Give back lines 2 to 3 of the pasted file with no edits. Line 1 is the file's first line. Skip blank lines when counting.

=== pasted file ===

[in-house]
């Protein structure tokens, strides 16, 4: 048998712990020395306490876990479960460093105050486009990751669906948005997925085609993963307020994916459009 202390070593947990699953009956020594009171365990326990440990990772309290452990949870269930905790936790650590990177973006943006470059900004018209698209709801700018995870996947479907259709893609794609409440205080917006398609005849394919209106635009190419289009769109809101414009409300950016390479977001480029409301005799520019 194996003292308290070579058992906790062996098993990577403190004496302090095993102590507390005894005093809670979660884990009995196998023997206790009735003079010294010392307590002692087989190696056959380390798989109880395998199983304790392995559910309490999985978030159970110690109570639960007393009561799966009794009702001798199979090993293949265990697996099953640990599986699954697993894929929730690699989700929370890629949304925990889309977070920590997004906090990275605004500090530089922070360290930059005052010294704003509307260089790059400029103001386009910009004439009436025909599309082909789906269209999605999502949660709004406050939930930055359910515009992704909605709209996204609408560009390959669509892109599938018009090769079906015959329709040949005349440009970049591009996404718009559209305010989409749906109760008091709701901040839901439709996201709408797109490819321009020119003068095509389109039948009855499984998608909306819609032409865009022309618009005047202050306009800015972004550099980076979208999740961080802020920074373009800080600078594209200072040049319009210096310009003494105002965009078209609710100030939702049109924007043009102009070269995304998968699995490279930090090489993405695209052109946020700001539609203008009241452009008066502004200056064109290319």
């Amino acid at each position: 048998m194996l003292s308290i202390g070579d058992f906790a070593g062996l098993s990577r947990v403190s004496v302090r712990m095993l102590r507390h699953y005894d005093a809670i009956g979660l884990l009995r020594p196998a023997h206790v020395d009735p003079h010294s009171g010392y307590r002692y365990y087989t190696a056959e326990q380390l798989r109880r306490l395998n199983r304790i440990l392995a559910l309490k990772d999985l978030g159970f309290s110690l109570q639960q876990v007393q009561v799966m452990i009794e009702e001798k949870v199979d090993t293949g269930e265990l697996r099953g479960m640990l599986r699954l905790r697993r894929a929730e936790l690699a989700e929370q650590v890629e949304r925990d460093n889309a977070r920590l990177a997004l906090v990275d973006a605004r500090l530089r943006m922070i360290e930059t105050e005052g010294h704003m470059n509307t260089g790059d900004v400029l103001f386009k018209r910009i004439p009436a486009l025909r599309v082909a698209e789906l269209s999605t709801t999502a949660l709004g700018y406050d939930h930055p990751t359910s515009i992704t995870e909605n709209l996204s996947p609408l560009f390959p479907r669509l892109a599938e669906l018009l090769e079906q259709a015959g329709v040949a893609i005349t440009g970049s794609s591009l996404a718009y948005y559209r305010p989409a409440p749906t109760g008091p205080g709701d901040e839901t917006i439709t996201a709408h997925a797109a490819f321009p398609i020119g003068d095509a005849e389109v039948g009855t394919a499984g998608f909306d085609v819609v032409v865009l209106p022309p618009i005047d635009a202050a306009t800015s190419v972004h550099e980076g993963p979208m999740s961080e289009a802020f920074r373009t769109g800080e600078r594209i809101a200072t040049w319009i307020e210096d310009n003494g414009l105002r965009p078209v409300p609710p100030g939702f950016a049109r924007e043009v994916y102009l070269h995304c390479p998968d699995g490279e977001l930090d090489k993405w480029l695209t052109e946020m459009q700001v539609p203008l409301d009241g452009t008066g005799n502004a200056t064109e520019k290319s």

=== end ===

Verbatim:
């Protein structure tokens, strides 16, 4: 048998712990020395306490876990479960460093105050486009990751669906948005997925085609993963307020994916459009 202390070593947990699953009956020594009171365990326990440990990772309290452990949870269930905790936790650590990177973006943006470059900004018209698209709801700018995870996947479907259709893609794609409440205080917006398609005849394919209106635009190419289009769109809101414009409300950016390479977001480029409301005799520019 194996003292308290070579058992906790062996098993990577403190004496302090095993102590507390005894005093809670979660884990009995196998023997206790009735003079010294010392307590002692087989190696056959380390798989109880395998199983304790392995559910309490999985978030159970110690109570639960007393009561799966009794009702001798199979090993293949265990697996099953640990599986699954697993894929929730690699989700929370890629949304925990889309977070920590997004906090990275605004500090530089922070360290930059005052010294704003509307260089790059400029103001386009910009004439009436025909599309082909789906269209999605999502949660709004406050939930930055359910515009992704909605709209996204609408560009390959669509892109599938018009090769079906015959329709040949005349440009970049591009996404718009559209305010989409749906109760008091709701901040839901439709996201709408797109490819321009020119003068095509389109039948009855499984998608909306819609032409865009022309618009005047202050306009800015972004550099980076979208999740961080802020920074373009800080600078594209200072040049319009210096310009003494105002965009078209609710100030939702049109924007043009102009070269995304998968699995490279930090090489993405695209052109946020700001539609203008009241452009008066502004200056064109290319």
């Amino acid at each position: 048998m194996l003292s308290i202390g070579d058992f906790a070593g062996l098993s990577r947990v403190s004496v302090r712990m095993l102590r507390h699953y005894d005093a809670i009956g979660l884990l009995r020594p196998a023997h206790v020395d009735p003079h010294s009171g010392y307590r002692y365990y087989t190696a056959e326990q380390l798989r109880r306490l395998n199983r304790i440990l392995a559910l309490k990772d999985l978030g159970f309290s110690l109570q639960q876990v007393q009561v799966m452990i009794e009702e001798k949870v199979d090993t293949g269930e265990l697996r099953g479960m640990l599986r699954l905790r697993r894929a929730e936790l690699a989700e929370q650590v890629e949304r925990d460093n889309a977070r920590l990177a997004l906090v990275d973006a605004r500090l530089r943006m922070i360290e930059t105050e005052g010294h704003m470059n509307t260089g790059d900004v400029l103001f386009k018209r910009i004439p009436a486009l025909r599309v082909a698209e789906l269209s999605t709801t999502a949660l709004g700018y406050d939930h930055p990751t359910s515009i992704t995870e909605n709209l996204s996947p609408l560009f390959p479907r669509l892109a599938e669906l018009l090769e079906q259709a015959g329709v040949a893609i005349t440009g970049s794609s591009l996404a718009y948005y559209r305010p989409a409440p749906t109760g008091p205080g709701d901040e839901t917006i439709t996201a709408h997925a797109a490819f321009p398609i020119g003068d095509a005849e389109v039948g009855t394919a499984g998608f909306d085609v819609v032409v865009l209106p022309p618009i005047d635009a202050a306009t800015s190419v972004h550099e980076g993963p979208m999740s961080e289009a802020f920074r373009t769109g800080e600078r594209i809101a200072t040049w319009i307020e210096d310009n003494g414009l105002r965009p078209v409300p609710p100030g939702f950016a049109r924007e043009v994916y102009l070269h995304c390479p998968d699995g490279e977001l930090d090489k993405w480029l695209t052109e946020m459009q700001v539609p203008l409301d009241g452009t008066g005799n502004a200056t064109e520019k290319s």